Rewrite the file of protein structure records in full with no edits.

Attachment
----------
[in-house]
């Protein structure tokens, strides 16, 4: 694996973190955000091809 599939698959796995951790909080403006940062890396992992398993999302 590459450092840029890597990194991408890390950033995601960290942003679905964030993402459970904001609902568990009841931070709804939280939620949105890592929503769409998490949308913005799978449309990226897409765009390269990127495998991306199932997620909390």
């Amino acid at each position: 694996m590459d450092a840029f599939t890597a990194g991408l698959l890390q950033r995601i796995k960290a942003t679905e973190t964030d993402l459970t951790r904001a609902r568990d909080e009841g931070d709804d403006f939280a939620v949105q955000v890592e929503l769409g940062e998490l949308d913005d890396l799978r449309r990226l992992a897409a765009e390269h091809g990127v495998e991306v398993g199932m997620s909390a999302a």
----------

[in-house]
């Protein structure tokens, strides 16, 4: 694996973190955000091809 599939698959796995951790909080403006940062890396992992398993999302 590459450092840029890597990194991408890390950033995601960290942003679905964030993402459970904001609902568990009841931070709804939280939620949105890592929503769409998490949308913005799978449309990226897409765009390269990127495998991306199932997620909390």
């Amino acid at each position: 694996m590459d450092a840029f599939t890597a990194g991408l698959l890390q950033r995601i796995k960290a942003t679905e973190t964030d993402l459970t951790r904001a609902r568990d909080e009841g931070d709804d403006f939280a939620v949105q955000v890592e929503l769409g940062e998490l949308d913005d890396l799978r449309r990226l992992a897409a765009e390269h091809g990127v495998e991306v398993g199932m997620s909390a999302a």